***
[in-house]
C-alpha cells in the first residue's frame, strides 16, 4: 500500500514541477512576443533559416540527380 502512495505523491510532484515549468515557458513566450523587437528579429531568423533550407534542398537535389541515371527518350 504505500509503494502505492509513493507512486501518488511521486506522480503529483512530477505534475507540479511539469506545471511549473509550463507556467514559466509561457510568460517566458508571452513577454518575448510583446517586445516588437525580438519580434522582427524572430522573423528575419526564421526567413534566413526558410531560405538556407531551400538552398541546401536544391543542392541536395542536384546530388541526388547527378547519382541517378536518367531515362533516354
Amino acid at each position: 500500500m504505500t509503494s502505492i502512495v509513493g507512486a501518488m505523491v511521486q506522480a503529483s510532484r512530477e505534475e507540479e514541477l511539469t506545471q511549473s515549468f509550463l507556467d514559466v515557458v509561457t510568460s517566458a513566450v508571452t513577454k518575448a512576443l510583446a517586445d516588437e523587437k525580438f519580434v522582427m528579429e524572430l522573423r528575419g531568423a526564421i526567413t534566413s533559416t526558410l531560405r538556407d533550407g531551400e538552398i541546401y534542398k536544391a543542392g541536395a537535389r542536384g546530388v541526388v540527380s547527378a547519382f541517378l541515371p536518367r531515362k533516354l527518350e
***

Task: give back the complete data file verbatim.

[in-house]
C-alpha cells in the first residue's frame, strides 16, 4: 500500500514541477512576443533559416540527380 502512495505523491510532484515549468515557458513566450523587437528579429531568423533550407534542398537535389541515371527518350 504505500509503494502505492509513493507512486501518488511521486506522480503529483512530477505534475507540479511539469506545471511549473509550463507556467514559466509561457510568460517566458508571452513577454518575448510583446517586445516588437525580438519580434522582427524572430522573423528575419526564421526567413534566413526558410531560405538556407531551400538552398541546401536544391543542392541536395542536384546530388541526388547527378547519382541517378536518367531515362533516354
Amino acid at each position: 500500500m504505500t509503494s502505492i502512495v509513493g507512486a501518488m505523491v511521486q506522480a503529483s510532484r512530477e505534475e507540479e514541477l511539469t506545471q511549473s515549468f509550463l507556467d514559466v515557458v509561457t510568460s517566458a513566450v508571452t513577454k518575448a512576443l510583446a517586445d516588437e523587437k525580438f519580434v522582427m528579429e524572430l522573423r528575419g531568423a526564421i526567413t534566413s533559416t526558410l531560405r538556407d533550407g531551400e538552398i541546401y534542398k536544391a543542392g541536395a537535389r542536384g546530388v541526388v540527380s547527378a547519382f541517378l541515371p536518367r531515362k533516354l527518350e